Students are encouraged to take literature courses in the RC Arts and Ideas Major, the  Department of English  or the  Comparative Literature Program . Students majoring in a second language may count one upper-level literature course in that language, or one upper-level literature course completed during a full semester studying abroad in a non-English speaking country. Upper-level literature courses taken abroad also may be counted. All literature courses counted toward the Creative Writing and Literature Major must be at least three (3) credits.

Courses that have been used to meet the requirement in the past include:

RCHUMS 354 Race and Identity in Music

RCHUMS 344 Reason and Passion in the 18th Century

RCHUMS 342 Representing the Holocaust in Literature, Film and the Visual Arts

Other RCHUMS courses listed in the Arts and Ideas in the Humanities major

English 350 Literature in English to 1660 (for ancient/medieval requirement)

English 328 Writing and the Environment

English 379 Literature in Afro-American Culture

Other English Department courses with a literature focus

CLCIV 385 Greek Mythology (for ancient/medieval requirement)  

Asian 314 Strange Ways: Literature of the Supernatural in Pre-modern Japan and China

MEMS 386 Medieval Literature, History and Culture 

Poetry Track

Students complete a minimum of four creative writing courses, at least three of which must be at the 300 level or above and at least three of which must be taken in the RC. A usual track is an introductory course (Writing Poetry) and three upper-level courses. Students may count one non-RC creative writing course towards the writing requirement.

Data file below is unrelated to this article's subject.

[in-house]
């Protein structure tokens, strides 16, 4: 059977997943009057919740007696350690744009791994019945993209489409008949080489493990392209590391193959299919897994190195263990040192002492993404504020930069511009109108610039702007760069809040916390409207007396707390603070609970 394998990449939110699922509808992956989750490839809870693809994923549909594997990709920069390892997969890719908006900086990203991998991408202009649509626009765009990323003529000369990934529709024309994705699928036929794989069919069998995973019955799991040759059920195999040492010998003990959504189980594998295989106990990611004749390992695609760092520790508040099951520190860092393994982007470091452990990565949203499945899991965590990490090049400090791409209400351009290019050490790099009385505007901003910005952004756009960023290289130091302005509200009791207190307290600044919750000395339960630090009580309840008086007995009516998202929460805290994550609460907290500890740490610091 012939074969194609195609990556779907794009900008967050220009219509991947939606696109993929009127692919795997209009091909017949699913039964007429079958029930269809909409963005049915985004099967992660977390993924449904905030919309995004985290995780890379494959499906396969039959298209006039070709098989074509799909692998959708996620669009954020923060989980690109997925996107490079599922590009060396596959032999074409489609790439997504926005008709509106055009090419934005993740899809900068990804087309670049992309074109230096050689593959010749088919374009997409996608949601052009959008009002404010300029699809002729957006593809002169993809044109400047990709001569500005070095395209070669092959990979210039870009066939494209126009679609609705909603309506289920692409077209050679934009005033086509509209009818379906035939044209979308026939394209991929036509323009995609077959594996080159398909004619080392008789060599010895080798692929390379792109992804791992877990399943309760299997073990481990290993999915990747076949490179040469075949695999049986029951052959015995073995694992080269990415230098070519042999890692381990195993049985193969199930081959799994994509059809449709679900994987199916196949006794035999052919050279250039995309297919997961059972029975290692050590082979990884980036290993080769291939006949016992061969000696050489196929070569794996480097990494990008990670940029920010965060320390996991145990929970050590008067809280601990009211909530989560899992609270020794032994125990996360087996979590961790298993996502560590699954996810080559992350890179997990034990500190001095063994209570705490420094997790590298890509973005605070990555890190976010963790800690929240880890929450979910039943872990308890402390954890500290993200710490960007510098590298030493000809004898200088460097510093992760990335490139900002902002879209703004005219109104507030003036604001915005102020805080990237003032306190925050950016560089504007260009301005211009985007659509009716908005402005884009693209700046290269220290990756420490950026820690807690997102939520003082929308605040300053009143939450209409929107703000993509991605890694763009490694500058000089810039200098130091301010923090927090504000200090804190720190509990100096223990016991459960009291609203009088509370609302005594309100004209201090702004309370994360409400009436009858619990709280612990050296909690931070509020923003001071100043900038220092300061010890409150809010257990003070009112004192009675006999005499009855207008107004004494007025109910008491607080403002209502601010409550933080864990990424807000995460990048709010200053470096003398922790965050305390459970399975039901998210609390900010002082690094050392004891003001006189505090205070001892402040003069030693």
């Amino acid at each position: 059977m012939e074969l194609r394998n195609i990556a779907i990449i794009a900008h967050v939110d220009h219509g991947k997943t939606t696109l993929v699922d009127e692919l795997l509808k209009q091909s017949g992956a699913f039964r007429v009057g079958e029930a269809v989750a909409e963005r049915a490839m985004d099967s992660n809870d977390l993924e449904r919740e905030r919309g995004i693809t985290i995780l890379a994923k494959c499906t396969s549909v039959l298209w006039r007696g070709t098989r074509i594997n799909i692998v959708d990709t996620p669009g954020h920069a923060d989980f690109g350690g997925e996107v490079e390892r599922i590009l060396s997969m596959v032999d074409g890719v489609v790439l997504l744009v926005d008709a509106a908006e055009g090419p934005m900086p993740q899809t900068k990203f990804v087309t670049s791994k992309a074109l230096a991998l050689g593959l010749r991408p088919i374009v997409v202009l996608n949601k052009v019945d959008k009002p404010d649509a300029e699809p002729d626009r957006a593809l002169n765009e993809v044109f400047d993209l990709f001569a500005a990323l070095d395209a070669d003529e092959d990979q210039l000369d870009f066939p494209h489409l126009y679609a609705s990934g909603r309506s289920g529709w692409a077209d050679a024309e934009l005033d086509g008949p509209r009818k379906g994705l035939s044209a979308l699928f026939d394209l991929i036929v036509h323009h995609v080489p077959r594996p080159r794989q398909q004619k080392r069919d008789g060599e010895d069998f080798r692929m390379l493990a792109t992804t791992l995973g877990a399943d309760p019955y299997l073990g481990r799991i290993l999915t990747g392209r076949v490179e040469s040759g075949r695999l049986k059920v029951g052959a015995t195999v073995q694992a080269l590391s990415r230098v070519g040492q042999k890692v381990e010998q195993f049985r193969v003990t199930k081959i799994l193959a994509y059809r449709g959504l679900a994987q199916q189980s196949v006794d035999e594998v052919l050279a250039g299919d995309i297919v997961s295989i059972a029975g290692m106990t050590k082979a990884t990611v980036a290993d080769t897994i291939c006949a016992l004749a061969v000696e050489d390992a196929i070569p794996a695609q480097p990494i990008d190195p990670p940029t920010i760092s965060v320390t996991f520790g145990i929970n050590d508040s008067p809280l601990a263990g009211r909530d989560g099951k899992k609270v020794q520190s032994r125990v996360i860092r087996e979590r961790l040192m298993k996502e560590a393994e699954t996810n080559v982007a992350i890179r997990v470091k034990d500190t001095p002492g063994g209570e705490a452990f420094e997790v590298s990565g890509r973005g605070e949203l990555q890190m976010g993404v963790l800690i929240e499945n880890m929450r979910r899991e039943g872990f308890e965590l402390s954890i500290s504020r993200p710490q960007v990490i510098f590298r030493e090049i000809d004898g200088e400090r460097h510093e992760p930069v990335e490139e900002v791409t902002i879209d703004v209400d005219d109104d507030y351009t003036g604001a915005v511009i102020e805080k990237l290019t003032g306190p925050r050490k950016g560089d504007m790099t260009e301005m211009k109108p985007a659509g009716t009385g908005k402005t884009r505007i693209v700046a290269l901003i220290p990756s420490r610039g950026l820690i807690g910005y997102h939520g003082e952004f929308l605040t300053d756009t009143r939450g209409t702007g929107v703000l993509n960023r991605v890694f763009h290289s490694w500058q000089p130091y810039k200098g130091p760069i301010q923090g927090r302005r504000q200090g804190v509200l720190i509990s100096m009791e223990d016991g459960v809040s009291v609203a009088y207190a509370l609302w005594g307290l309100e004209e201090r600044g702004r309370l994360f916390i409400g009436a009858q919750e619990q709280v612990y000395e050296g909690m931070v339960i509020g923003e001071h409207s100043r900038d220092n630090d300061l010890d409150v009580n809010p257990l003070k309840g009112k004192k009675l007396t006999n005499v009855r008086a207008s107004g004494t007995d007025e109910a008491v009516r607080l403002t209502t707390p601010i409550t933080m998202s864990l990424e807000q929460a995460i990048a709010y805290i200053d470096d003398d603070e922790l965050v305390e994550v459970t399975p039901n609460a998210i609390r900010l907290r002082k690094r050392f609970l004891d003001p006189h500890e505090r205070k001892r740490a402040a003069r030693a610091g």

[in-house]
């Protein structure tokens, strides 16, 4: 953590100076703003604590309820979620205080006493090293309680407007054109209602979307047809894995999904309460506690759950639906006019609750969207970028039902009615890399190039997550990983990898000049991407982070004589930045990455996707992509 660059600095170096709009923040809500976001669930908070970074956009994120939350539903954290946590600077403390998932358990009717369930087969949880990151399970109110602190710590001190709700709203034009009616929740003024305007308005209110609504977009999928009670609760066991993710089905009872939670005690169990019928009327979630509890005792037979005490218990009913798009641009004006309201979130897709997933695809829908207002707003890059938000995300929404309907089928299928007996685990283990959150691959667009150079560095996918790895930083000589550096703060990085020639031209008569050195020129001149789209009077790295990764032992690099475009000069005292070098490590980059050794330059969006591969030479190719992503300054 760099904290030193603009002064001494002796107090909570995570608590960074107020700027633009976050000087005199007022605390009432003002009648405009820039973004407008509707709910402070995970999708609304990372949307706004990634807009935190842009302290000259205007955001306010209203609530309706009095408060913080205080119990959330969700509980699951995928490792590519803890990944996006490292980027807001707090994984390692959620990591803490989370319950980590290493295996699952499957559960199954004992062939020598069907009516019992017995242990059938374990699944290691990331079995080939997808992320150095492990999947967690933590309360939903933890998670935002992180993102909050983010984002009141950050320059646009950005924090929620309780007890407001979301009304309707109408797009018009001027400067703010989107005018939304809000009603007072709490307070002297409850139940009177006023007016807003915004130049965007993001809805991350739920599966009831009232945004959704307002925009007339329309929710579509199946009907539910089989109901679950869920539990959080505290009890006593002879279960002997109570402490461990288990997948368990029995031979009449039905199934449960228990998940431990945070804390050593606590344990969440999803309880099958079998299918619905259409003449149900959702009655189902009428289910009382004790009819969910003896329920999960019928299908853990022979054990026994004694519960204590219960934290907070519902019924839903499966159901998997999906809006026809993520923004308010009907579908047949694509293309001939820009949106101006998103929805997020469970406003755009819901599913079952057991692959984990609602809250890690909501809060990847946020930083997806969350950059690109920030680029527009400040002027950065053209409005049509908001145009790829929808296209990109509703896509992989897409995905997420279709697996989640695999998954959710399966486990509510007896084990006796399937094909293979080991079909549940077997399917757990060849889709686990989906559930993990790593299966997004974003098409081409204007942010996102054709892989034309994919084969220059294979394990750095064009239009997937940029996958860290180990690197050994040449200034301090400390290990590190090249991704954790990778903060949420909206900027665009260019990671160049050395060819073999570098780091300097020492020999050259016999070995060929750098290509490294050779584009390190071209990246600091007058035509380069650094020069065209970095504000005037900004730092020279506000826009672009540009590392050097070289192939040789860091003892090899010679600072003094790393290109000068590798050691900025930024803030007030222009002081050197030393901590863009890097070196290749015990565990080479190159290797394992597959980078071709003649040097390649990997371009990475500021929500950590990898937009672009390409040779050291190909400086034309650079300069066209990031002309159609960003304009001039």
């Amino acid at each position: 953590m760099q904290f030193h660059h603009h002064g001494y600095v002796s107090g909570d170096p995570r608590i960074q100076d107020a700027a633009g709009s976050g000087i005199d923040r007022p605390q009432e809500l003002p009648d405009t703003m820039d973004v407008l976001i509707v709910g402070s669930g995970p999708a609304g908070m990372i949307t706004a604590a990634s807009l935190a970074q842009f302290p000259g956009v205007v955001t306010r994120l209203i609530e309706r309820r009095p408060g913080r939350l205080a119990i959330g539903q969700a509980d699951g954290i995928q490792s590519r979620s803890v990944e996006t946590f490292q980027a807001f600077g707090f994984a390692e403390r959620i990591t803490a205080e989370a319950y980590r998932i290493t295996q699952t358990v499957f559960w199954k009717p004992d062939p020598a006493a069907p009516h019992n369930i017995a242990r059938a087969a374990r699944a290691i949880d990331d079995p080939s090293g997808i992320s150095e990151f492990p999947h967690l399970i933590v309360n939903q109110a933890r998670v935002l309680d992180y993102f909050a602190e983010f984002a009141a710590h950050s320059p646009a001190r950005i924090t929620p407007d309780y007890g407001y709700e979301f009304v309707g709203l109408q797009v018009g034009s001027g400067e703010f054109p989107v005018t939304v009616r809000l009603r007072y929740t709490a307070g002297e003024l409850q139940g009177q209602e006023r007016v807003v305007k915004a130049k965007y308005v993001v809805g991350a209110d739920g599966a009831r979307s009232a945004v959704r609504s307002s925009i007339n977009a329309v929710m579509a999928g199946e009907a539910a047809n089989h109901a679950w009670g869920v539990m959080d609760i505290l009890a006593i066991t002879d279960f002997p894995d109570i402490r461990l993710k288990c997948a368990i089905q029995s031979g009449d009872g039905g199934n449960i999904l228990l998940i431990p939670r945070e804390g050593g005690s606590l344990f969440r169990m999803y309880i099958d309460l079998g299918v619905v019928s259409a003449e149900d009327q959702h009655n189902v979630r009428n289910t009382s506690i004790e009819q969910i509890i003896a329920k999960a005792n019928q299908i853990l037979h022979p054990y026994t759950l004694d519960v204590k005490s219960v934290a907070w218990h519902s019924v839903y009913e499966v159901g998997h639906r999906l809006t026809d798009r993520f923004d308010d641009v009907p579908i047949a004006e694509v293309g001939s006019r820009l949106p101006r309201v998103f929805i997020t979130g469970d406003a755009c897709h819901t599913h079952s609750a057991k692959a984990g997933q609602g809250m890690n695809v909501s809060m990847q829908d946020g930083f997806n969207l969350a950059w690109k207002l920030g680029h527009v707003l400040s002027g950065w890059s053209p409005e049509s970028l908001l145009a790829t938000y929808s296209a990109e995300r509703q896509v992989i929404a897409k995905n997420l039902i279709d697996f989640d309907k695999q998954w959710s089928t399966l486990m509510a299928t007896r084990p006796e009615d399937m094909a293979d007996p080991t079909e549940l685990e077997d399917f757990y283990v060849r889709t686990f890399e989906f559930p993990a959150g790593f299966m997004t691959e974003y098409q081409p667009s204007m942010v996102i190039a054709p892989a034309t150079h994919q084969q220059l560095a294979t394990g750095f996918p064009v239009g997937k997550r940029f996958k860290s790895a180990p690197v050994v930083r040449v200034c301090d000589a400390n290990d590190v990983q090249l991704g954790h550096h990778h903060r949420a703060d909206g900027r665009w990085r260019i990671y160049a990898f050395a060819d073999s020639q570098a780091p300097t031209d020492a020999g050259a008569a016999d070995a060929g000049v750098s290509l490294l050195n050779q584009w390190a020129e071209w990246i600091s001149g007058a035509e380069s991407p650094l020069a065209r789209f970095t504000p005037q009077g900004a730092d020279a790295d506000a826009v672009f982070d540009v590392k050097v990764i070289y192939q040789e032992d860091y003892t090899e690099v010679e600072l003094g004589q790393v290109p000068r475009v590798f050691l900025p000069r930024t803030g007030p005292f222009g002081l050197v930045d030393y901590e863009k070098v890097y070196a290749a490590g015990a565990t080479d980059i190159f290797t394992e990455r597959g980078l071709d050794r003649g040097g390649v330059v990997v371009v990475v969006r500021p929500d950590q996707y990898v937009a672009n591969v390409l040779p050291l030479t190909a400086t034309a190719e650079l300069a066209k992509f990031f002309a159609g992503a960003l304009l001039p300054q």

RCHUMS 221 Writing Poetry

RCHUMS 321 Advanced Poetry Writing

RCHUMS 334 Workshop with Incarcerated Poets and Artists

Literature courses listed above under Fiction / Creative Nonfiction

English 340 Studies in Poetry

English 440 Modern Poetry

English 442 Studies in Poetry

Digital Storytelling Track

The digital storytelling track studies the ways story interacts with technology and the effect of digital media on writing and the creative process. Students electing this track pair writing practice with the study of the theory, ethics, and history of digital media.

Creative Writing Courses: At least 4 courses required over two categories 

Creative Writing Courses: choose a minimum of two Residential College creative writing courses that focus on writing fiction, creative nonfiction, or poetry. Only one course in a student’s major plan should be at the 200-level:

Introductory Courses (may elect 1 to count towards major):

Upper-level Courses:

RCHUMS 320 Advanced Narration 

RCHUMS 321 Advanced Poetry Writing 

RCHUMS 325, 326, 425, 426 Creative Writing Tutorials 

Digital Writing / Skills Courses: choose a minimum of two digital storytelling / writing courses at the 300-level or above that focus on digital media and/or electronic literature writing and practice. Courses that have been used to meet the requirement in the past include:

RCCORE 334 (Section 004) Digital Storytelling